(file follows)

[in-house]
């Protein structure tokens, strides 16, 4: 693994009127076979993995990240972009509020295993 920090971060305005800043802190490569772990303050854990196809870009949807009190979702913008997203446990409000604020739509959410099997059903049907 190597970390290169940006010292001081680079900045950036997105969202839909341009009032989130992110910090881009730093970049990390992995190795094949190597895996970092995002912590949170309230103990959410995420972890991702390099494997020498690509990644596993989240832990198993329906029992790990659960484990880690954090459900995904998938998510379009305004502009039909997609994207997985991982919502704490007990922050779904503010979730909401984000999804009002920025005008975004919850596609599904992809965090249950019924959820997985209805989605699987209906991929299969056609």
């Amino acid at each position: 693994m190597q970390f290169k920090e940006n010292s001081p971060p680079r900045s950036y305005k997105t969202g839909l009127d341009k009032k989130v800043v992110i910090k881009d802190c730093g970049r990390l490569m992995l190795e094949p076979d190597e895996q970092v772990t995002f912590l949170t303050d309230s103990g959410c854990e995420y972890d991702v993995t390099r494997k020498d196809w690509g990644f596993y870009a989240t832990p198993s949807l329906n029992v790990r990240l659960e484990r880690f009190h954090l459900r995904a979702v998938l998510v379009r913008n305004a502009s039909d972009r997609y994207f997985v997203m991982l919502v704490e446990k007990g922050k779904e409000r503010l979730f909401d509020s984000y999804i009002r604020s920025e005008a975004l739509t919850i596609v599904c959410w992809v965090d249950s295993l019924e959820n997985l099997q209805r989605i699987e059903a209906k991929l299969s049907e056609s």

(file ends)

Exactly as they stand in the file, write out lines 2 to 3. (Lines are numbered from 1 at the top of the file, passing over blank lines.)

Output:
């Protein structure tokens, strides 16, 4: 693994009127076979993995990240972009509020295993 920090971060305005800043802190490569772990303050854990196809870009949807009190979702913008997203446990409000604020739509959410099997059903049907 190597970390290169940006010292001081680079900045950036997105969202839909341009009032989130992110910090881009730093970049990390992995190795094949190597895996970092995002912590949170309230103990959410995420972890991702390099494997020498690509990644596993989240832990198993329906029992790990659960484990880690954090459900995904998938998510379009305004502009039909997609994207997985991982919502704490007990922050779904503010979730909401984000999804009002920025005008975004919850596609599904992809965090249950019924959820997985209805989605699987209906991929299969056609």
């Amino acid at each position: 693994m190597q970390f290169k920090e940006n010292s001081p971060p680079r900045s950036y305005k997105t969202g839909l009127d341009k009032k989130v800043v992110i910090k881009d802190c730093g970049r990390l490569m992995l190795e094949p076979d190597e895996q970092v772990t995002f912590l949170t303050d309230s103990g959410c854990e995420y972890d991702v993995t390099r494997k020498d196809w690509g990644f596993y870009a989240t832990p198993s949807l329906n029992v790990r990240l659960e484990r880690f009190h954090l459900r995904a979702v998938l998510v379009r913008n305004a502009s039909d972009r997609y994207f997985v997203m991982l919502v704490e446990k007990g922050k779904e409000r503010l979730f909401d509020s984000y999804i009002r604020s920025e005008a975004l739509t919850i596609v599904c959410w992809v965090d249950s295993l019924e959820n997985l099997q209805r989605i699987e059903a209906k991929l299969s049907e056609s």